After spending decades developing targeted chemotherapy and bringing a dozen or so compounds into the clinic, Fusion Pharmaceuticals Inc. Chief Scientific Officer Christopher Leamon switched careers to focus on radio-oncology because he saw the need for “a really strong bomb to target cancer to get it to respond.” That was radiotherapy, said Leamon, who was one of the scientific founders of Endocyte Inc., which Novartis AG acquired.

Radioactive revolution: Scientifically, radioligands may head from bedside back to bench

If its challenges can be overcome, radioligand therapy is poised to change the way many cancers are treated. It is also likely to become an example of how scientific advances, once they are translated successfully, can enable further insights in a bench-to-bedside-to-bench loop. David Piwnica-Worms, professor and chair of cancer systems imaging at The University of Texas MD Anderson Cancer Center, predicted that as radioligand therapy expands, many questions will be answered about both radiation biology and the interaction of radiation with the immune system more specifically.

Advamed, BIO urge US Supreme Court to find for defendants in False Claims Act litigation

The Advanced Medical Technology Association (Advamed) and the Biotechnology Innovation Organization (BIO) have teamed up on a friend-of-the-court brief for the U.S. Supreme Court’s upcoming hearing on twin cases that examine the question of a defendant’s state of mind when filing claims with federal health programs. Advamed and BIO argue that the existing judicial approach is critical to ensuring that companies in the life sciences are not subject to treble damages when acting reasonably in connection with products reimbursed by federal health programs, adding that an overturn of existing judicial practice would stifle innovation at the cost of patient access to life-saving medical therapies.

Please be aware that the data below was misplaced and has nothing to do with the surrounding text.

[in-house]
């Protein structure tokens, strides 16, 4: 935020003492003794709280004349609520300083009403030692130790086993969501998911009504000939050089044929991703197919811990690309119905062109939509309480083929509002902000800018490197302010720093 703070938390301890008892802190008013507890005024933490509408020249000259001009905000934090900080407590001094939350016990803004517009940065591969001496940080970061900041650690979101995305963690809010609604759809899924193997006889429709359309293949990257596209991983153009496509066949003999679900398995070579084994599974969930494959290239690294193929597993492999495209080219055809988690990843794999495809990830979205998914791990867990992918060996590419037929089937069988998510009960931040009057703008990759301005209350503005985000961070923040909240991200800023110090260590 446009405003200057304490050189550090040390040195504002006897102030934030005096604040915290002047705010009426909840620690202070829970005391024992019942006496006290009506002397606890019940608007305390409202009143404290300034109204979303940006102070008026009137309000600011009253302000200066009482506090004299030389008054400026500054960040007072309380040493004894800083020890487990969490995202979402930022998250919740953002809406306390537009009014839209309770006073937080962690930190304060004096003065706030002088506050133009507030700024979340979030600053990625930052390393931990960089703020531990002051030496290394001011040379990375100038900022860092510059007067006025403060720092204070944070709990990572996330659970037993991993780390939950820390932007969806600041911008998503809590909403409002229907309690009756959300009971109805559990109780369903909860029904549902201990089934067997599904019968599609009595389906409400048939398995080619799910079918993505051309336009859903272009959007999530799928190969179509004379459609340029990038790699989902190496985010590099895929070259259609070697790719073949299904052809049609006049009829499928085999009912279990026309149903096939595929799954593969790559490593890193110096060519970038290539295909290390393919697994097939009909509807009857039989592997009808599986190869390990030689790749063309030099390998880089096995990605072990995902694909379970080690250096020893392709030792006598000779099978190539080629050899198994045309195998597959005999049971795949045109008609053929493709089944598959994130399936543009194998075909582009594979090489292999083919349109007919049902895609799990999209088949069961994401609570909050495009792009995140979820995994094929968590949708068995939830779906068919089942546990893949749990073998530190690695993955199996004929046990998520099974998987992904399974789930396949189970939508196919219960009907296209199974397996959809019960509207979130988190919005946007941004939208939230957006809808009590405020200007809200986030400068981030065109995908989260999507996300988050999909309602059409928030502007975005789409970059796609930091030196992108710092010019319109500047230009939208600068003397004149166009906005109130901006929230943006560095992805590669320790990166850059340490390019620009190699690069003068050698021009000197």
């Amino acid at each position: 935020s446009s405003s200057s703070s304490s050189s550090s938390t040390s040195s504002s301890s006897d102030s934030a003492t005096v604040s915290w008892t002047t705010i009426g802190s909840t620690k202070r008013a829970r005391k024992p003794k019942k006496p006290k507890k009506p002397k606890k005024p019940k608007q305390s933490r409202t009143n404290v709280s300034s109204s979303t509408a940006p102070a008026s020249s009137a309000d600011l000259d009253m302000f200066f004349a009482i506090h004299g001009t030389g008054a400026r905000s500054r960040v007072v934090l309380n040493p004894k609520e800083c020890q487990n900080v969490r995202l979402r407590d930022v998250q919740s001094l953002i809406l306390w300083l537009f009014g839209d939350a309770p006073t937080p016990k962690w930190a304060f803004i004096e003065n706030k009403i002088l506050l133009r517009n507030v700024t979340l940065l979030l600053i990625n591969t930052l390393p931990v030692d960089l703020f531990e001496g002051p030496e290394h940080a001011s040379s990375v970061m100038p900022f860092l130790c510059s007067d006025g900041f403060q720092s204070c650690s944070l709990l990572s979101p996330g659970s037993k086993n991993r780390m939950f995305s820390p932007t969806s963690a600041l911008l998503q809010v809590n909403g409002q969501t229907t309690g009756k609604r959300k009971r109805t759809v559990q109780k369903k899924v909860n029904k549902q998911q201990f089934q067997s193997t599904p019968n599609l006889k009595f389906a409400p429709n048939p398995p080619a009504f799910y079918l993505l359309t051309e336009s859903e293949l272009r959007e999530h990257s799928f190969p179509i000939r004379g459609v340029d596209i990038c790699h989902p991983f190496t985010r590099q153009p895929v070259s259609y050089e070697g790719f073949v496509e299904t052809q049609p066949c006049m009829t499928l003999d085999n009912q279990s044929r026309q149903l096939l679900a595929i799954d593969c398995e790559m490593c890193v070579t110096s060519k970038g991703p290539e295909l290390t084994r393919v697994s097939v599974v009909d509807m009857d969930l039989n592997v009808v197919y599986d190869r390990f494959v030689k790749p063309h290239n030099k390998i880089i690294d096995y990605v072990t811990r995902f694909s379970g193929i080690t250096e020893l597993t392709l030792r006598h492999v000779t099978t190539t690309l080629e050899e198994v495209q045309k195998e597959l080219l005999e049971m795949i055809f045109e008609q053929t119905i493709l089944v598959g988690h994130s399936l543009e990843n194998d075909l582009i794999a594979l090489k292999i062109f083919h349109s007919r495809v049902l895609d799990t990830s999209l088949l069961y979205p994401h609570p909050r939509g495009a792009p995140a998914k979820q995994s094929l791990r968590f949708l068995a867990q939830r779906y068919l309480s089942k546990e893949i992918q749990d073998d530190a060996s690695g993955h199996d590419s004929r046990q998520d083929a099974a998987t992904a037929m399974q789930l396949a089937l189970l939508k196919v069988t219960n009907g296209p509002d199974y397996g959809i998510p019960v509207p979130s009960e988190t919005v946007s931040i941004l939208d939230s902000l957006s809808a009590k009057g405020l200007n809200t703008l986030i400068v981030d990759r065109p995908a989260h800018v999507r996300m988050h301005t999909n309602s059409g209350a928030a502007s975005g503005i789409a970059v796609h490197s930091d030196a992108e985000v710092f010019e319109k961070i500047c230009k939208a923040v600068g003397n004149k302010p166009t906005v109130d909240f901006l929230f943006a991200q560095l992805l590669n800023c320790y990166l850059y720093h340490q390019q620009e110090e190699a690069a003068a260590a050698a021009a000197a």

FDA approves first anti-PD-1/ADC combo therapy 

As Seagen Inc. preps for a merger, the U.S. FDA awarded accelerated approval to the company’s big-selling Padcev (enfortumab vedotin). The approval is for a combination therapy with Merck & Co. Inc.’s Keytruda (pembrolizumab) in treating adults with locally advanced or metastatic urothelial cancer who are not eligible for cisplatin-containing chemotherapy. This is the first approved regimen combining an anti-PD-1 and an antibody-drug conjugate in the U.S. Padcev brought $451 million to Seagen in 2022. That number was 33% higher than the $340 million it earned in 2021. Astellas Pharma Inc. also collaborated on the study. Pfizer Inc. is acquiring Seagen for a whopping $43 billion in a move that will double the size of its early-stage oncology pipeline.

Scorpion strikes precision oncology deal worth up to $618M with Pierre Fabre 

Scorpion Therapeutics Inc. has out-licensed two of its small-molecule EGFR inhibitors to Pierre Fabre SA in exchange for a $65 million up-front fee and could also earn up to $553 million in potential milestone payments, plus royalties on net sales. The up-front payment includes the achievement of near-term milestones, with Boston-based Scorpion leading clinical development of one of the two candidates, STX-721, under the co-development deal, and French firm Pierre Fabre taking the reins on the second, STX-241. Both are in preclinical development for EGFR mutant non-small-cell lung cancer.